Now, I have to remove the elephant from my house.
Fear, and the surreal feelings after surgery to remove part of my left lung, have now become a part of what makes me, me. I’ve written about my cancer fears, but I’ve left quite a few posts private, because I didn’t want sympathy or pity. I have enough pity for myself, sorry, but I don’t want to invite anybody to my party—the hats are ugly, the noise makers sound flat–and there’s no cake.
I used to think the story behind the discovery of my cancer was important to tell. I still believe it is, because there are a lot of people who have been breathing second hand smoke, have been exposed to carcinogens at their workplace, smokers, or former smokers. Their lungs need attention. The same attention our boobs and our nether regions receive. Unfortunately, I haven’t come across any studies that prove my theory that early detection could change the prognosis of lung cancer, at any stage.
I will keep searching, but I have to break it down, doing a little bit at a time. To read about it, I can no longer hide behind my fear–if that makes any sense to y’all.
My cancer diagnosis is what led me to therapy. For the last three years, I have fought through grief, and so much self-hate, I feel as if I have learned to embrace who I am. However, I have been left holding a bag full of obsessive actions, used to deal with how my mind is processing the fact that I had lung cancer.
I need to write about it. As a friend of mine and I would say to each other….It is time, Mufasa (said with a deep and authoritative voice)–yeah, we poached it from Disney’s, The Lion King.
Any who aren’t interested, I will let you know up front that a post will be about my lung cancer journey. Feel free to scroll right on by.
Another reason I need to write, is that in some sort of twisted way, I feel guilty.
Stage 1a Lung Adenocarcinoma—that’s what the pathology report said. According to my thoracic surgeon, after removing a segment of my lower left lobe, that was the extent of treatment required. The protocol for this stage of lung cancer, with no lymph node involvement, does not include chemotherapy–the fancy medical name would be adjuvant chemotherapy.
Many doctors have told me I’m cured. My therapist has taught me how to control the obsessive thoughts over what I have no control of, and what isn’t a fact at this moment. But, that crappy little place in my mind that is holding the cancer thoughts, isn’t paying attention.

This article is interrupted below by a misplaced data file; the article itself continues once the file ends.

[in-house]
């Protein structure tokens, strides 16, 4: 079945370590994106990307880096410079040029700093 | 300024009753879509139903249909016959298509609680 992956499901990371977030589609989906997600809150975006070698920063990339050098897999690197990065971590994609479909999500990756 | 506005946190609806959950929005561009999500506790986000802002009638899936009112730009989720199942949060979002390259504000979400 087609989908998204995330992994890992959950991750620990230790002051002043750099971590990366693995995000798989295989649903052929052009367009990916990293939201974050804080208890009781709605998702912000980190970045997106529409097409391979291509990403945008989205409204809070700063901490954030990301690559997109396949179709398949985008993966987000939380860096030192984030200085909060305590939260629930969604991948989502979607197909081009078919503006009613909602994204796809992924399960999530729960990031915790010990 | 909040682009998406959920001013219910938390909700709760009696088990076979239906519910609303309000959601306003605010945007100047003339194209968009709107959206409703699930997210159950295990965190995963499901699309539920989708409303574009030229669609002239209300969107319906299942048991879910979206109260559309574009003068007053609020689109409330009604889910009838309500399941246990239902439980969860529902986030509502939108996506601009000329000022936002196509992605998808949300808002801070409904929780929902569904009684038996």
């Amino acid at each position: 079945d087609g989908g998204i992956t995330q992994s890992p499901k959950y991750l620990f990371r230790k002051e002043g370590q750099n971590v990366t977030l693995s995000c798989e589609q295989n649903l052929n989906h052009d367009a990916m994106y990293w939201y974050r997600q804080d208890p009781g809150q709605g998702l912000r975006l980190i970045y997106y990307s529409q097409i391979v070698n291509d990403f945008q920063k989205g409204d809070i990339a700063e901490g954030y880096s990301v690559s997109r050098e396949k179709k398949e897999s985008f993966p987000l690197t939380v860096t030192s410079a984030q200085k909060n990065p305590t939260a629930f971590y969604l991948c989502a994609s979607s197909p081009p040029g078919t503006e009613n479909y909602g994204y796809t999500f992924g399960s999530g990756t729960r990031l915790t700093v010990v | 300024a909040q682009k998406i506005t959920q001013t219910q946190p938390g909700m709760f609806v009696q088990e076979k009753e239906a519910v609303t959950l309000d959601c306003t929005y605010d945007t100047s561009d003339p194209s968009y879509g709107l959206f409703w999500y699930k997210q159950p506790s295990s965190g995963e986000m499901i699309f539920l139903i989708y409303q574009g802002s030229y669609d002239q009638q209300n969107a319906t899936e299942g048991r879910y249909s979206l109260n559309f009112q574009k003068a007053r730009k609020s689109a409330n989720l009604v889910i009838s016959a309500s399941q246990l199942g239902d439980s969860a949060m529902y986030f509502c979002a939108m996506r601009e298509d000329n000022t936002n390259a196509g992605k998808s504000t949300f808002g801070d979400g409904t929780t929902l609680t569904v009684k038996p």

We must stay positive
I had such positive thoughts at my 3-year scan, that I didn’t take my babysitter with me when I went to the oncologist for the results.
My oncologist was a Ms. Chatty Pants, and then blindsided me with my scan results. I had been anxiously awaiting these results because for the last year, I have had some “hazy” opacities on the upper part of my left lung. This could be many different things, but my Twilight Zone Pulmonologist assured me that I would never see cancer again. The “hazy” stuff was not an early sign of cancer recurrence. If the area changed with this scan, we would discuss further tests–one of them being a bronchoscopy.
Anyway, that hazy patch was unchanged. In fact there was very little mention of it. However, a new nodule was discovered on my right lung, and some funky stuff on my spleen and liver. I have to wait until June for further tests. I will be taking my babysitter with me when I receive the results of that test.
I have accepted that I have a couple of months wait, but now I have new thoughts running through my mind.
She listened to my lungs, and heart. Asked me about the medications I was taking and how I was doing mentally. She then looked into my ear.
She billed for the visit to her office, as well as a depression diagnosis, and a diagnosis of an ear infection….as if an oncology appointment isn’t expensive enough. I could tattle on her to our insurance company, but I have a suspicion they won’t be paying for that part of her bill anyway.
So, where does my guilt come from? Heck if I know. Maybe it’s because I haven’t had to experience any more invasive treatments. I still have all my hair, and losing that tiny section of lung, hasn’t had much effect on my breathing.
My mind? It’s a wild place where I keep the cancer thoughts stored. Every little pain or spot I find, I think — OMG! IT MUST BE CANCER!
I have had an ear infection for 2 1/2 months, and this morning, before my ear doctor’s appointment, I had thoughts of having to have my ear removed because it was cancerous. (I told you it was wild in there)
I know I hear what my doctors are telling me, but it takes me a while to process the facts. I play the conversations over and over in my mind, making sure I understand everything I was told.
My oncologist asked if I had a supportive husband. I just remembered that question, yesterday. Why would she ask me that question? Was it because he didn’t make it to that appointment? He was at all the others–the only reason he didn’t go was because his father had just passed away. Will I be needing some more support?
Now I doubt my compliance to wait three months.
Because I have been stashing these thoughts, I’m still not fully engaging in life. The thoughts are holding me back, and I must write about them.
(Maybe it will help you, my dear, to understand why I’m driving you nuts with all my nonsense)